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Sophia statue in Ephesus
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Wisdom (English wisdom , old Gr. Σοφία , Latin sapientia , Hebrew hokhmah ) primarily refers to a deep understanding of relationships in nature , life and society as well as the ability to identify the most coherent and meaningful course of action in the event of problems and challenges.

There are several definitions and concepts of wisdom, which as a rule move between the tension between rationality and intuition , knowledge and belief, and between experience and instinct . There is widespread agreement that wisdom shows mental agility and independence: it enables its wearer to do things systematically

  • to think ("a wise knowledge", "a wise decision", "a wise judgment"),
  • to say ("a wise word", "a wise counsel") or
  • to do ("a wise behavior"),

which prove to be sustainable in the given situation. This often happens while avoiding disturbing influences, such as one's own emotional state or social group pressure . However, on closer inspection and comprehensive assessment of all circumstances, sometimes only with a temporal or spatial distance, these considerations, statements and actions turn out to be "correct", applicable or " true ". The same applies to words and actions that the wise one does not pronounce or do after careful consideration (cf. “ Si tacuisses, philosophus mansisses ”). Wisdom is counted among the cardinal virtues .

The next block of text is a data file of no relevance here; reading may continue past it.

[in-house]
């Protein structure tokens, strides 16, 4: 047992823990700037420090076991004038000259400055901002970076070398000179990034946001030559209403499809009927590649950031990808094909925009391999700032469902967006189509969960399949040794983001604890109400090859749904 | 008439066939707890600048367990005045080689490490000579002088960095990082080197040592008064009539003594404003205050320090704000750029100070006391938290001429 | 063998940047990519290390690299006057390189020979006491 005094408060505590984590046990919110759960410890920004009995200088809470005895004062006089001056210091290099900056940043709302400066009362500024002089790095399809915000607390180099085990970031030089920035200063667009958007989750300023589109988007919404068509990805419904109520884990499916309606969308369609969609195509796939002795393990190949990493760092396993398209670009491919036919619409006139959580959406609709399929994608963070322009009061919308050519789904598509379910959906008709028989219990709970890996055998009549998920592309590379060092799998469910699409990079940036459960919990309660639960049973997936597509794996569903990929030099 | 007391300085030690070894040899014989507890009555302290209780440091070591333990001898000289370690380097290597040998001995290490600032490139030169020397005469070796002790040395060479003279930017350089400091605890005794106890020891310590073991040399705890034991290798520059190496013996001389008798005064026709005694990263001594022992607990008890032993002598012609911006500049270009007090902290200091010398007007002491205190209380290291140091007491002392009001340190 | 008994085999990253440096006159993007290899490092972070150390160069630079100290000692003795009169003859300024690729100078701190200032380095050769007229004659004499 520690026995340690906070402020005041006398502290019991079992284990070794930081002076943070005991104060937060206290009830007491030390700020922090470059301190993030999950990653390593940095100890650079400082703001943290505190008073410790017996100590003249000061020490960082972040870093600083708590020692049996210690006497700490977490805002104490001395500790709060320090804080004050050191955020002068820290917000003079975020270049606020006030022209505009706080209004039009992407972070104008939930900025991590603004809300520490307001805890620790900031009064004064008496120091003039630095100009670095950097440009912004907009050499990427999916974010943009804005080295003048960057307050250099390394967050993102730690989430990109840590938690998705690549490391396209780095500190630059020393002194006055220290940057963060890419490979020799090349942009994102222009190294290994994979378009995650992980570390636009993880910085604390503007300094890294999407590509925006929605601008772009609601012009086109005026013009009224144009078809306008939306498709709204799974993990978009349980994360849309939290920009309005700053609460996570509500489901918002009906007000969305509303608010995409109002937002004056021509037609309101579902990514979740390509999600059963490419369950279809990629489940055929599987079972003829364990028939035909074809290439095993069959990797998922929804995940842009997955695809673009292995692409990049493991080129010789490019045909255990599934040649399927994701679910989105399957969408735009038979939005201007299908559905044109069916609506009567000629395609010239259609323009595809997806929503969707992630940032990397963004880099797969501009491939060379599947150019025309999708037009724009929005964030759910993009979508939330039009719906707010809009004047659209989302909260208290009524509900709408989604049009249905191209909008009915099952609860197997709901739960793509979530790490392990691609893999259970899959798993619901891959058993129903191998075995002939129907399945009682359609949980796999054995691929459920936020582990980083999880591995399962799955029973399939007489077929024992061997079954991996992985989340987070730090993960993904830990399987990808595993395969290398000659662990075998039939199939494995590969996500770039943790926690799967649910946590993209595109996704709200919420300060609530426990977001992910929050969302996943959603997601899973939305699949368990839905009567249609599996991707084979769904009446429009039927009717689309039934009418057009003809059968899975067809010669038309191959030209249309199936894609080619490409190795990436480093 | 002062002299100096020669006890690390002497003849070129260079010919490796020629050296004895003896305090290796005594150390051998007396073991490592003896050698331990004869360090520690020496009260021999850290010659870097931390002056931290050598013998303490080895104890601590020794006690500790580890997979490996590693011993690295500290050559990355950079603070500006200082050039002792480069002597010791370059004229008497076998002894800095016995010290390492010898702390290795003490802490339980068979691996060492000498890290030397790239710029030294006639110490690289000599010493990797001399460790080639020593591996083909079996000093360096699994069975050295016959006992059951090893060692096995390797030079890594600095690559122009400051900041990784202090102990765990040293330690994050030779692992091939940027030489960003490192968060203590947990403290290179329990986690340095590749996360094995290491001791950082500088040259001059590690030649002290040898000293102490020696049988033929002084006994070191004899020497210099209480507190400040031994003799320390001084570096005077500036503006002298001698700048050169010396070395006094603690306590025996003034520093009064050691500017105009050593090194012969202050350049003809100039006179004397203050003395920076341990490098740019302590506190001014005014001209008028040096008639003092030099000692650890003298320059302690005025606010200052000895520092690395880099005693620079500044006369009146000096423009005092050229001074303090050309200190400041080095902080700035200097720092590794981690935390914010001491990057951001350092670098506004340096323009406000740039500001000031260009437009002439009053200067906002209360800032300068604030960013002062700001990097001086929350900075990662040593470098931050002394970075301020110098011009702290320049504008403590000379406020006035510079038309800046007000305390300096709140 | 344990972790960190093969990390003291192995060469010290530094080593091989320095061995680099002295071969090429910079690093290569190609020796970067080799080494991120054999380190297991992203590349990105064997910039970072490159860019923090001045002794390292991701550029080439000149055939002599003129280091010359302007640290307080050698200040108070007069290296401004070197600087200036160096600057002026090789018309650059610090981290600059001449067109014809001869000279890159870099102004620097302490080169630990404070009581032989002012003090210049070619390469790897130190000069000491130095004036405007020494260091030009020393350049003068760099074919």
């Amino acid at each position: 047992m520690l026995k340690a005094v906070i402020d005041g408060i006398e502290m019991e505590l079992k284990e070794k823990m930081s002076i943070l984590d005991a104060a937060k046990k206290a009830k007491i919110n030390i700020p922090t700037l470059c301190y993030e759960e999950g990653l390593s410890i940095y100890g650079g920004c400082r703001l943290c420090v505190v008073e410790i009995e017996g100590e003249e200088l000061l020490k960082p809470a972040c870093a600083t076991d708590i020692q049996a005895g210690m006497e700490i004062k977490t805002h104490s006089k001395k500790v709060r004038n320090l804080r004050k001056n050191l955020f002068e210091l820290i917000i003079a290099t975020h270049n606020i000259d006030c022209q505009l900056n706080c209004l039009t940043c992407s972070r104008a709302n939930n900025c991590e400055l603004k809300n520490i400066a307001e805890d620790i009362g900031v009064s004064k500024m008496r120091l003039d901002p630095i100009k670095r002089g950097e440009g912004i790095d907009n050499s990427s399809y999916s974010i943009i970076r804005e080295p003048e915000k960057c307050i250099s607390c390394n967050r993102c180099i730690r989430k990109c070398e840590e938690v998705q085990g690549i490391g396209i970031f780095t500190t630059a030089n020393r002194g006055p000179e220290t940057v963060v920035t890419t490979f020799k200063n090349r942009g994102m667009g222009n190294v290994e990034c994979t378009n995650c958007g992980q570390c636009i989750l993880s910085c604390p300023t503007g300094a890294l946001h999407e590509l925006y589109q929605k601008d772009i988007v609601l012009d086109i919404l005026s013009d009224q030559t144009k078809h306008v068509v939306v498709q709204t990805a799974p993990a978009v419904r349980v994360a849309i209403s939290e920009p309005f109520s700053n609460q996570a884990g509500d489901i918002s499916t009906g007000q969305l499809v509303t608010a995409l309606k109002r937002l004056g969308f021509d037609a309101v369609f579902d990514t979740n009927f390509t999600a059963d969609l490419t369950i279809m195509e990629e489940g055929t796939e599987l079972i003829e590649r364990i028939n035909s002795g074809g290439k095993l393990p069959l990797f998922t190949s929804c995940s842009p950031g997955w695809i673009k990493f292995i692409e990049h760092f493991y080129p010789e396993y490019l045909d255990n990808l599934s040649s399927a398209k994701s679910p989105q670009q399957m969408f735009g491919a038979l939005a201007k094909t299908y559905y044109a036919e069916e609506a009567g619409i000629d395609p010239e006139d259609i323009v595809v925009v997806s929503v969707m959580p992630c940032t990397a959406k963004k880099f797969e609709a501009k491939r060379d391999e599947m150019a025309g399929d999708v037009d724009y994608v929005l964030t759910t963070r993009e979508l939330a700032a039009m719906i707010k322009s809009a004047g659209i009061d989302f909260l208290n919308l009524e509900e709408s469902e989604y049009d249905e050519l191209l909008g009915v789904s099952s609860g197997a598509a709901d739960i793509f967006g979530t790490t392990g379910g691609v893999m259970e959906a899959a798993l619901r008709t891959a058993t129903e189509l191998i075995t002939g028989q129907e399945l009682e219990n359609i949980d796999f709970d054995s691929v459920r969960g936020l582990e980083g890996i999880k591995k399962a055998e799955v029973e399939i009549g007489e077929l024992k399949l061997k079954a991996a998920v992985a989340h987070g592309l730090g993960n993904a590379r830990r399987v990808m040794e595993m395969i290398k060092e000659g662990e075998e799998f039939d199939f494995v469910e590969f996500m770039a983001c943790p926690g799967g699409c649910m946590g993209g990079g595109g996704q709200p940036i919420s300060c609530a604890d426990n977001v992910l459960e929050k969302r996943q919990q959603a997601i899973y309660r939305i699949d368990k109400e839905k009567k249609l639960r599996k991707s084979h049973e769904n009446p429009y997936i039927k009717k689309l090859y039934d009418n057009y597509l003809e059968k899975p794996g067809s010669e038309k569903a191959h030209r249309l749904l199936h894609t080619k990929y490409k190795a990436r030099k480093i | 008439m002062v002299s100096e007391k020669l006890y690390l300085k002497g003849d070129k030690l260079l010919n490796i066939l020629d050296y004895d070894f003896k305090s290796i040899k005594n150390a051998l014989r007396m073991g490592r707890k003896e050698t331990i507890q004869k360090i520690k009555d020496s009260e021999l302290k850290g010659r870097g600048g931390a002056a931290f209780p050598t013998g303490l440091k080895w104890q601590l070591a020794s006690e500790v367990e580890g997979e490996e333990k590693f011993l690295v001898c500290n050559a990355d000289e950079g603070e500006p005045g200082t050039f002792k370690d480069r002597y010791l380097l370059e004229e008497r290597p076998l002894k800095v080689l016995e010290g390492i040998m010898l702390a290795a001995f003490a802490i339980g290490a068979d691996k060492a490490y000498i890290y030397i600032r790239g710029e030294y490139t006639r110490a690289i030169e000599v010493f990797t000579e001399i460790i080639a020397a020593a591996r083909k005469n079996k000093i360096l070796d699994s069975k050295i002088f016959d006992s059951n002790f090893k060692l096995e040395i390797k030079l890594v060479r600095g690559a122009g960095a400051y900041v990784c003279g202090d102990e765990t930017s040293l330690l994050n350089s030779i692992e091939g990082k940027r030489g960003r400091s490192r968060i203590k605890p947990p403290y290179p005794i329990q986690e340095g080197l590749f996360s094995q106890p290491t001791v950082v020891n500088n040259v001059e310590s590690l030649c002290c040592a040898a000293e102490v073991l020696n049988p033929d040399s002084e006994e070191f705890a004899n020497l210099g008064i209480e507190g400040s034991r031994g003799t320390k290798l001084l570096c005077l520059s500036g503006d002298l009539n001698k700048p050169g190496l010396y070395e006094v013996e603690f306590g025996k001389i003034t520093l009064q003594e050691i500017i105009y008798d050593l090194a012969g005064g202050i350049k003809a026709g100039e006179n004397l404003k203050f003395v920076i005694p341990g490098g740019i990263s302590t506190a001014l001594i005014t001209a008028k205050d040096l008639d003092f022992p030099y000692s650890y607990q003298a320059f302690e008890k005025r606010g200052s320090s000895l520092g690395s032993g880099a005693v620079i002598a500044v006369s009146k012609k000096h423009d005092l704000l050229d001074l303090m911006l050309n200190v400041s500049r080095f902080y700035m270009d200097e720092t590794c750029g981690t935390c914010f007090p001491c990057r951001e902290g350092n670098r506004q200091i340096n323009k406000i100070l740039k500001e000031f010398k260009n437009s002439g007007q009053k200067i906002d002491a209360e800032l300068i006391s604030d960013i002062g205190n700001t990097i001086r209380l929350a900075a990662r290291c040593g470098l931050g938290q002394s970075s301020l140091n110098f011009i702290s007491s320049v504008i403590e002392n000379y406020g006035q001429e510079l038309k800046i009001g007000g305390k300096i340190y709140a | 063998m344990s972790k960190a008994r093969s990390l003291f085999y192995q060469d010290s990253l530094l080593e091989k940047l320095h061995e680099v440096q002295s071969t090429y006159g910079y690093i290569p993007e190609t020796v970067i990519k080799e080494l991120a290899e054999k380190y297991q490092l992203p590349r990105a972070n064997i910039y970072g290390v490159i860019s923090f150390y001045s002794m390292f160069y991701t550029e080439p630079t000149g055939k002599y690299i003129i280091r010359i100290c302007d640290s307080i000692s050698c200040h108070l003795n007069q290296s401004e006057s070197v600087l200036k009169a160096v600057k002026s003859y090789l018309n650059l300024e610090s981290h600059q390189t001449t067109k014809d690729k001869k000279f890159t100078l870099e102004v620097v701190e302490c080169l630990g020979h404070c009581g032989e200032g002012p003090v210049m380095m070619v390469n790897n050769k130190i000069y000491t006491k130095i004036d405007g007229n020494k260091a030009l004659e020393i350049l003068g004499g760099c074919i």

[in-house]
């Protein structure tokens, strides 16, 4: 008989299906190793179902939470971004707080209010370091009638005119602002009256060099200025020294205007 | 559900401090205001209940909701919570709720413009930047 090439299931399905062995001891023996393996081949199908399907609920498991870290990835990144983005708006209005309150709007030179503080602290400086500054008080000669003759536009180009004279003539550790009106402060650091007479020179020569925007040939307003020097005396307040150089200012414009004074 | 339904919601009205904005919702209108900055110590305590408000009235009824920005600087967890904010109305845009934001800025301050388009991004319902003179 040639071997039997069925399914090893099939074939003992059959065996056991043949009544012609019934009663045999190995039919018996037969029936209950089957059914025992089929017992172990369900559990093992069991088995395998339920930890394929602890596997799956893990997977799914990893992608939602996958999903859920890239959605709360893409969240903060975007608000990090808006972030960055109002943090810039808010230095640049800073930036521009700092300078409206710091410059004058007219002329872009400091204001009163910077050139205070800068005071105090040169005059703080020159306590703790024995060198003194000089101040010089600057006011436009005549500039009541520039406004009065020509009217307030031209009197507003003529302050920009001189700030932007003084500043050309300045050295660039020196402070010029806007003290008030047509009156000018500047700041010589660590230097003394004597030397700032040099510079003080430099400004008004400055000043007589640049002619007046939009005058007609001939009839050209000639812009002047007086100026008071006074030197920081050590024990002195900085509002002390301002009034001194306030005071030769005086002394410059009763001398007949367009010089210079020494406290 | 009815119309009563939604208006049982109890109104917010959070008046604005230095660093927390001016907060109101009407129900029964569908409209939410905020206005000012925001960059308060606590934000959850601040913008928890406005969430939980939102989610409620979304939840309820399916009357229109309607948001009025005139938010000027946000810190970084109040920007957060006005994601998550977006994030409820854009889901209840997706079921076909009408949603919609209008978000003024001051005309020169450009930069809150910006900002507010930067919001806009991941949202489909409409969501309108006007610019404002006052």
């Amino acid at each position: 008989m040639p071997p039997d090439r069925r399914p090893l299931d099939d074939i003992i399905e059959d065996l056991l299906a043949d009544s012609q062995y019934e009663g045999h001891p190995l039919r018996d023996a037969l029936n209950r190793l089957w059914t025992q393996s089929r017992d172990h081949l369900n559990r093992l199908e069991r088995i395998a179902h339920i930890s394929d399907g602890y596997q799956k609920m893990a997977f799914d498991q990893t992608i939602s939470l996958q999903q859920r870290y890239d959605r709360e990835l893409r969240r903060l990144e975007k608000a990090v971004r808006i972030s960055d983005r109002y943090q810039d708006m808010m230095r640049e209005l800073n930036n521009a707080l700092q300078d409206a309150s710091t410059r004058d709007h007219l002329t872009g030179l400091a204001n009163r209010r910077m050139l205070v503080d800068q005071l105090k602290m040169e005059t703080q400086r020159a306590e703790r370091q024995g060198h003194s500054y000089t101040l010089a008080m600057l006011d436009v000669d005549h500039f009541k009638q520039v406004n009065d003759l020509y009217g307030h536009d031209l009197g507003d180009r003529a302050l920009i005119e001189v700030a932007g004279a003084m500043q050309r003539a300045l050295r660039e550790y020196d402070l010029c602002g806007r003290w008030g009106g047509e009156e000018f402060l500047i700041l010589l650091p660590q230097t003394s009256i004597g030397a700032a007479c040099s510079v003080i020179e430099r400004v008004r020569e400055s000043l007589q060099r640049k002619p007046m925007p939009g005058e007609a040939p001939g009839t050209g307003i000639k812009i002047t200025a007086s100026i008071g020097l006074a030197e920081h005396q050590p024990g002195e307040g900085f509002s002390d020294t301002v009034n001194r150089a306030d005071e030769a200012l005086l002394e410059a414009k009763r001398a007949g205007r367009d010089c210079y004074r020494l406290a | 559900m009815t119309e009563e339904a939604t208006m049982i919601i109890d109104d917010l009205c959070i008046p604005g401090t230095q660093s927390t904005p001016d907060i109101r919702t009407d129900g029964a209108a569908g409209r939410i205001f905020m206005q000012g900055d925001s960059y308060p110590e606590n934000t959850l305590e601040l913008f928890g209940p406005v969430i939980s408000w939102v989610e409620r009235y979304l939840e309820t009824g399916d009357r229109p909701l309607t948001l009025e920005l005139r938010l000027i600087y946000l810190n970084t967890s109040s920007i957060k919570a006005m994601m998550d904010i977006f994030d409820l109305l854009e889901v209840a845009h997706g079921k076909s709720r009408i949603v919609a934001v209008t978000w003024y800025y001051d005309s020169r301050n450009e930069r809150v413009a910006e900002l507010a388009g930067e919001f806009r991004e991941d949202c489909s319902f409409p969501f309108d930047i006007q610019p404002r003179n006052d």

As an object, wisdom is thematized from philosophy and theology , the individual religions and ethnology , from the sociology of knowledge and personality psychology , from fairy tale and myth research as well as in their artistic designs through art , literature and music .

Word origin

The adjective as ( "knowing, wise, life experience") comes from the Middle High German WIS, Wise ( "intelligent, clever, experienced, learned, knowledgeable"), which from the Old High German WIS, WiSi (8th c.) Or from Middle Low German and Old Saxon WIS descends. The Germanic word * weis (s) a- is derived from the developed Indo-European root ueid- , which is related to the meaning of know . The meaning is probably “knowledgeable about a thing, wise, experienced”, as in the ancient Indian vedas- (“knowledge, insight”) or in Sanskrit Veda (“knowledge”). Originally, this word form probably meant “to see” or “to have seen” before its meaning change , as can be seen from the difference between the Latin videre (“see”) and the Greek oida (“to know”). The German adjective as derived the factitive verb jmd. (Below) show ( "show cause, teach"). The main word of wisdom as "state of the way one" (Old High German wīsheit ) can be detected since the 9th century. Closely related is the word shrewdness in the old meaning "wisdom, shrewdness".